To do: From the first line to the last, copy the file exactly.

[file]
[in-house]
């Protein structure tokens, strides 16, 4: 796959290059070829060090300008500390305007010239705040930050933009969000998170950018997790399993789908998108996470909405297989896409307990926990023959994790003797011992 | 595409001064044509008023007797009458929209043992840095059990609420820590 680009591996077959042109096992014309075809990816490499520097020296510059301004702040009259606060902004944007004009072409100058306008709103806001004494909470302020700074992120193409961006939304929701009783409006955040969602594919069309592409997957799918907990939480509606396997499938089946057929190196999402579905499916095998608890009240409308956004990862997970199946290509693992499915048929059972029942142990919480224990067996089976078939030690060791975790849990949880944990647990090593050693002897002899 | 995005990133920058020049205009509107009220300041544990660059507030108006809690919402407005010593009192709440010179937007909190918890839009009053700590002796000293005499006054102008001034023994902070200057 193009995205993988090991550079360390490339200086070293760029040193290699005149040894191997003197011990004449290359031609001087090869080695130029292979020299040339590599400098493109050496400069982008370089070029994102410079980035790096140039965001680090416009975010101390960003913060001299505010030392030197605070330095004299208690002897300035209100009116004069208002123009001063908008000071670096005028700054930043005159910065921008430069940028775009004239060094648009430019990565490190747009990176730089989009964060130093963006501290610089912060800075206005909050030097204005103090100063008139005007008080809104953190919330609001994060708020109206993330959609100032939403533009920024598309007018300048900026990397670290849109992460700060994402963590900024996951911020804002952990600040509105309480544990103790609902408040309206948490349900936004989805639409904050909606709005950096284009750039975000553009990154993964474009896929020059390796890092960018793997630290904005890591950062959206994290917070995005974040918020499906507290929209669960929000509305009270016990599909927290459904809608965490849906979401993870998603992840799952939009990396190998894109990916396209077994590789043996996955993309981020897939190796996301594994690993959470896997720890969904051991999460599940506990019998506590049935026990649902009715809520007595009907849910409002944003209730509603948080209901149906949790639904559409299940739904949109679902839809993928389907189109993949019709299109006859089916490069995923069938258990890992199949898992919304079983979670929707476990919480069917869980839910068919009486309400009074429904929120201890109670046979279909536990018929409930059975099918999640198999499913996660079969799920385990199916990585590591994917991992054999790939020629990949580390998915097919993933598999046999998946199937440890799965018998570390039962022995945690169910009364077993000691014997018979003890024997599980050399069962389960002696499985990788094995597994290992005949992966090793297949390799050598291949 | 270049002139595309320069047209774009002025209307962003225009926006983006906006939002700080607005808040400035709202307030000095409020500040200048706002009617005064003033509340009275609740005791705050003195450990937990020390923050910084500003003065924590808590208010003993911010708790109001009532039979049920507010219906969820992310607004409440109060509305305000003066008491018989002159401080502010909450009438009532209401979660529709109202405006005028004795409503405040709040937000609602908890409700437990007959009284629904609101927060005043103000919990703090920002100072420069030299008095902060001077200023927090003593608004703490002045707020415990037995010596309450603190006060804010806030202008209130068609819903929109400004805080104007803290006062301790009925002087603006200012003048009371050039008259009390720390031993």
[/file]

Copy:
[in-house]
């Protein structure tokens, strides 16, 4: 796959290059070829060090300008500390305007010239705040930050933009969000998170950018997790399993789908998108996470909405297989896409307990926990023959994790003797011992 | 595409001064044509008023007797009458929209043992840095059990609420820590 680009591996077959042109096992014309075809990816490499520097020296510059301004702040009259606060902004944007004009072409100058306008709103806001004494909470302020700074992120193409961006939304929701009783409006955040969602594919069309592409997957799918907990939480509606396997499938089946057929190196999402579905499916095998608890009240409308956004990862997970199946290509693992499915048929059972029942142990919480224990067996089976078939030690060791975790849990949880944990647990090593050693002897002899 | 995005990133920058020049205009509107009220300041544990660059507030108006809690919402407005010593009192709440010179937007909190918890839009009053700590002796000293005499006054102008001034023994902070200057 193009995205993988090991550079360390490339200086070293760029040193290699005149040894191997003197011990004449290359031609001087090869080695130029292979020299040339590599400098493109050496400069982008370089070029994102410079980035790096140039965001680090416009975010101390960003913060001299505010030392030197605070330095004299208690002897300035209100009116004069208002123009001063908008000071670096005028700054930043005159910065921008430069940028775009004239060094648009430019990565490190747009990176730089989009964060130093963006501290610089912060800075206005909050030097204005103090100063008139005007008080809104953190919330609001994060708020109206993330959609100032939403533009920024598309007018300048900026990397670290849109992460700060994402963590900024996951911020804002952990600040509105309480544990103790609902408040309206948490349900936004989805639409904050909606709005950096284009750039975000553009990154993964474009896929020059390796890092960018793997630290904005890591950062959206994290917070995005974040918020499906507290929209669960929000509305009270016990599909927290459904809608965490849906979401993870998603992840799952939009990396190998894109990916396209077994590789043996996955993309981020897939190796996301594994690993959470896997720890969904051991999460599940506990019998506590049935026990649902009715809520007595009907849910409002944003209730509603948080209901149906949790639904559409299940739904949109679902839809993928389907189109993949019709299109006859089916490069995923069938258990890992199949898992919304079983979670929707476990919480069917869980839910068919009486309400009074429904929120201890109670046979279909536990018929409930059975099918999640198999499913996660079969799920385990199916990585590591994917991992054999790939020629990949580390998915097919993933598999046999998946199937440890799965018998570390039962022995945690169910009364077993000691014997018979003890024997599980050399069962389960002696499985990788094995597994290992005949992966090793297949390799050598291949 | 270049002139595309320069047209774009002025209307962003225009926006983006906006939002700080607005808040400035709202307030000095409020500040200048706002009617005064003033509340009275609740005791705050003195450990937990020390923050910084500003003065924590808590208010003993911010708790109001009532039979049920507010219906969820992310607004409440109060509305305000003066008491018989002159401080502010909450009438009532209401979660529709109202405006005028004795409503405040709040937000609602908890409700437990007959009284629904609101927060005043103000919990703090920002100072420069030299008095902060001077200023927090003593608004703490002045707020415990037995010596309450603190006060804010806030202008209130068609819903929109400004805080104007803290006062301790009925002087603006200012003048009371050039008259009390720390031993």